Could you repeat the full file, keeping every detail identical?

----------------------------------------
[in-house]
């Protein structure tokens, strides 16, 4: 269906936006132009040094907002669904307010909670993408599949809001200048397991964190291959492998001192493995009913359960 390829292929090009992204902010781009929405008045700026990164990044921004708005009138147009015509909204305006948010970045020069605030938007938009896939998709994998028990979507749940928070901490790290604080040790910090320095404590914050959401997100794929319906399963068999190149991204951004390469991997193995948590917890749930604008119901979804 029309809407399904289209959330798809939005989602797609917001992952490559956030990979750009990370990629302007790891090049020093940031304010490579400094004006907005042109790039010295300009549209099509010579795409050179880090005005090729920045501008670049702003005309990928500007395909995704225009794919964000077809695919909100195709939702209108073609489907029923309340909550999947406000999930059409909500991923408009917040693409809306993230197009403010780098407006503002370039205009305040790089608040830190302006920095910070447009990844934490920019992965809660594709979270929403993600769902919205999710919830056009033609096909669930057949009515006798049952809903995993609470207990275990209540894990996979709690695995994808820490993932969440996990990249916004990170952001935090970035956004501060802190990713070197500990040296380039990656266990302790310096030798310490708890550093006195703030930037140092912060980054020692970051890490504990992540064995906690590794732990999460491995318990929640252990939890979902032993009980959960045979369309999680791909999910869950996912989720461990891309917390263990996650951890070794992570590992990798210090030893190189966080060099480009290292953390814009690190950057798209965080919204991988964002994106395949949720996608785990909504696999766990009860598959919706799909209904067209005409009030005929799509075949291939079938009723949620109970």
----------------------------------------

[in-house]
């Protein structure tokens, strides 16, 4: 269906936006132009040094907002669904307010909670993408599949809001200048397991964190291959492998001192493995009913359960 390829292929090009992204902010781009929405008045700026990164990044921004708005009138147009015509909204305006948010970045020069605030938007938009896939998709994998028990979507749940928070901490790290604080040790910090320095404590914050959401997100794929319906399963068999190149991204951004390469991997193995948590917890749930604008119901979804 029309809407399904289209959330798809939005989602797609917001992952490559956030990979750009990370990629302007790891090049020093940031304010490579400094004006907005042109790039010295300009549209099509010579795409050179880090005005090729920045501008670049702003005309990928500007395909995704225009794919964000077809695919909100195709939702209108073609489907029923309340909550999947406000999930059409909500991923408009917040693409809306993230197009403010780098407006503002370039205009305040790089608040830190302006920095910070447009990844934490920019992965809660594709979270929403993600769902919205999710919830056009033609096909669930057949009515006798049952809903995993609470207990275990209540894990996979709690695995994808820490993932969440996990990249916004990170952001935090970035956004501060802190990713070197500990040296380039990656266990302790310096030798310490708890550093006195703030930037140092912060980054020692970051890490504990992540064995906690590794732990999460491995318990929640252990939890979902032993009980959960045979369309999680791909999910869950996912989720461990891309917390263990996650951890070794992570590992990798210090030893190189966080060099480009290292953390814009690190950057798209965080919204991988964002994106395949949720996608785990909504696999766990009860598959919706799909209904067209005409009030005929799509075949291939079938009723949620109970």